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Re: Higher level RTL issues
- To: Daniel Berlin <dan at cgsoftware dot com>
- Subject: Re: Higher level RTL issues
- From: law at redhat dot com
- Date: Fri, 19 Oct 2001 15:40:22 -0600
- cc: gcc at gcc dot gnu dot org
- Reply-To: law at redhat dot com
In message <CCB1DD56-BD35-11D5-867A-0030657B5340@cgsoftware.com>you write:
> On Tuesday, October 9, 2001, at 10:48 PM, firstname.lastname@example.org wrote:
> > I know folks have heard me mention the idea of a higher level RTL from
> > time to time. I must apologize for not posting this earlier -- oh well,
> > life goes on. I must also apologize as this isn't 100% complete, but
> > given that I haven't posted anything about it already and the fact that
> > I'm going on vacation tomorrow, I figured I'd at least get this info out
> > and let folks chew on it while I'm gone.
> > I don't think there's any significant disagreement that a higher level
> > IL would be useful.
> > What is a subject of debate is whether we have
> > a lower tree form, higher RTL form or some other form. I think if we
> > look at the set of problems we want to solve we can get a good feel for
> > which of the 3 choices makes the most sense.
> > I'm looking at the new IL as a way to enable an SSA optimization path.
> Okey dokey.
> > On
> > that optimization path I'm initially looking at the following
> > optimizations:
> > * Sparse conditional constant propagation (ssa-ccp.c)
> > * Traditional dead code elimination (ssa-dce.c)
> > * Aggressive dead code elimination (ssa-dce.c)
> > * Register coalescing and renaming (ssa.c)
> > * Dominator based value numbering (will eventually be in ssa.c)
> > Certainly there will be more optimizations in the future, but I think
> > this
> > set gives us a good idea of the kinds of optimization problems I want to
> > solve.
> I don't think that these are representative of the type of problems we
> *should* be looking to solve.
> These are pretty basic ssa optimizations, not something to look at when
> determining the type of IL you need.
I disagree strongly. One of the goals of moving towards an SSA optimization
path is to slowly, but surely build an optimization path that is stronger,
more efficient and more understandable than the mess we have now (particularly
cse.c and loop.c). The first step in that direction is to build a path which
can perform the same things that the old path can perform and show that the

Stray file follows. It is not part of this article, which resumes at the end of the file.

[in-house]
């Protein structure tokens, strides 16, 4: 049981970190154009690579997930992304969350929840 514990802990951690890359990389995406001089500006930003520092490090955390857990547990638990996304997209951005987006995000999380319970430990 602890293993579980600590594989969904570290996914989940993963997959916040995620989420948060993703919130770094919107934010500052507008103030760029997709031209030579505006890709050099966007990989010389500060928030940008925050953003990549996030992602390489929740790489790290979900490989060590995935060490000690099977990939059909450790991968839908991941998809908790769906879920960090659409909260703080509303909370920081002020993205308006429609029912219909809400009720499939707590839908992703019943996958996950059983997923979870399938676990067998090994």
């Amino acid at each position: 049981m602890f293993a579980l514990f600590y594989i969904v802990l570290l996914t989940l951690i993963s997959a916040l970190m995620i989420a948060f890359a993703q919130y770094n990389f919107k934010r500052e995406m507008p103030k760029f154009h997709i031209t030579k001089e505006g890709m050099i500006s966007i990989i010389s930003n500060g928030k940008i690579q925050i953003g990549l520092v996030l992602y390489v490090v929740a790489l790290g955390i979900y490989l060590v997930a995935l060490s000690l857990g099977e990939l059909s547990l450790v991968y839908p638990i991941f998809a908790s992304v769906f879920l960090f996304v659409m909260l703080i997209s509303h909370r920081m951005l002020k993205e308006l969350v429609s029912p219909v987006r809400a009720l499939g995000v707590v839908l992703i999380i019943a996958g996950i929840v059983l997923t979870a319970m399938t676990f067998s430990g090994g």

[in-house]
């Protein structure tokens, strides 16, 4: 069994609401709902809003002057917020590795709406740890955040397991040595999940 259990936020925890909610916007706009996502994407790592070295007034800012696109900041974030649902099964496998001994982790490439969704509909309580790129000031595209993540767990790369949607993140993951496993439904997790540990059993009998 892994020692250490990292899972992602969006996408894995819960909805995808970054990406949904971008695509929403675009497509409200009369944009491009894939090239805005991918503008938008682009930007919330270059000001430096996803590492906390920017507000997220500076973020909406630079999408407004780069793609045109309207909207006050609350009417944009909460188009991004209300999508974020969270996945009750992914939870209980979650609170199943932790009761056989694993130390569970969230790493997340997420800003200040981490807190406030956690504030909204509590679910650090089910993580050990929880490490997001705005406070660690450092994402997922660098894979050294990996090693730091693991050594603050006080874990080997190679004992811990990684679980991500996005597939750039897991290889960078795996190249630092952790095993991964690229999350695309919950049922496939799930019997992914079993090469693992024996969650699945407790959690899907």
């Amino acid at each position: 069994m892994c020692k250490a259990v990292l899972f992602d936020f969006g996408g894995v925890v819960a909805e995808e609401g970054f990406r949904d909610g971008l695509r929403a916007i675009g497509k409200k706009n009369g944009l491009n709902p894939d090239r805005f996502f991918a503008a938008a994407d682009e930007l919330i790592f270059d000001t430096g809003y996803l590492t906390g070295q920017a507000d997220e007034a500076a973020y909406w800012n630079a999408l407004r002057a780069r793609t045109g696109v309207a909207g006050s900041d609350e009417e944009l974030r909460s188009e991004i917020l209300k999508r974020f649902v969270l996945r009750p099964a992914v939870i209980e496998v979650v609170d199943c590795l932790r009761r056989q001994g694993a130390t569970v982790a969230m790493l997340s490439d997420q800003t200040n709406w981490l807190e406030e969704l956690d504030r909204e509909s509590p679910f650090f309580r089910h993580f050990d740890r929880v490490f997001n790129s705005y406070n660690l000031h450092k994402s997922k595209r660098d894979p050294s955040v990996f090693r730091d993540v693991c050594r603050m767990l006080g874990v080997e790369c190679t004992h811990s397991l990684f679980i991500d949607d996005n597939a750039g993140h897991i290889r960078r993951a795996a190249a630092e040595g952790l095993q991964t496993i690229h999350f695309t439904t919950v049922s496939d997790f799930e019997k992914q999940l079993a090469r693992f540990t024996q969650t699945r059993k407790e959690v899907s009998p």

new path is better across the various axis mentioned above.
By not means should the list I mentioned above be considered exhaustive, I
very much want to build a path that can be used to solve more interesting
problems than the ones mentioned above.
By attacking the problems noted above I believe we can incrementally build
a new optimizer path in GCC without completely rewriting the compiler from
the ground up (meaning there's actually a remote chance we'll do it).
> If we only use these as the things to base requirements on, you'll never
> get much improvement in performance.
> At least, as they exist now.
> Because the main optimizations needed right now relate to memory and
> You can perform very interesting loop and memory optimizations in SSA
> However, having simply a higher level RTL would not help them
> significantly (>5%, i'd guesstimate), unless you tackle the issues of
> array indices and memory.
> So to not take this into account at all when designing an IR better for
> SSA (whether it be a higher level RTL or whatever), would be a shame.
The class of problems in this space is going to require major rethinking
at both the tree level and the RTL level. It should be sufficient to say that
I have had extensive discussions with folks about what we need to do to
one day be able to do these kinds of optimizations.
> Sorry, this isn't correrct.
> Factored use-def chains are more powerful than traditional SSA form,
> it's an extended variant of SSA, because it can handle backwards
> problems as well.
> To get the equivalent, you'd need to take traditional SSA form,and give
> unique names to uses as well.
> Anything you can do in traditional SSA, you can do with fud chains. You
> can link defs->uses just as well as you can link the uses->defs.
> It's absolutely trivial.
> The point of FUD is to allow not doing phyiscal renaming (saving
> memory), and to give use-def chains as well, without the cost of the
> renaming, so you can solve backwards dataflow problems, as demand driven
> optimizations often require.
> I.E. It allows you to do things like demand-driven constant propagation.
I'll have to show you an example where you do need renaming to perform
relatively simple redundancy elimination problems that are found by any
reasonable value numbering scheme.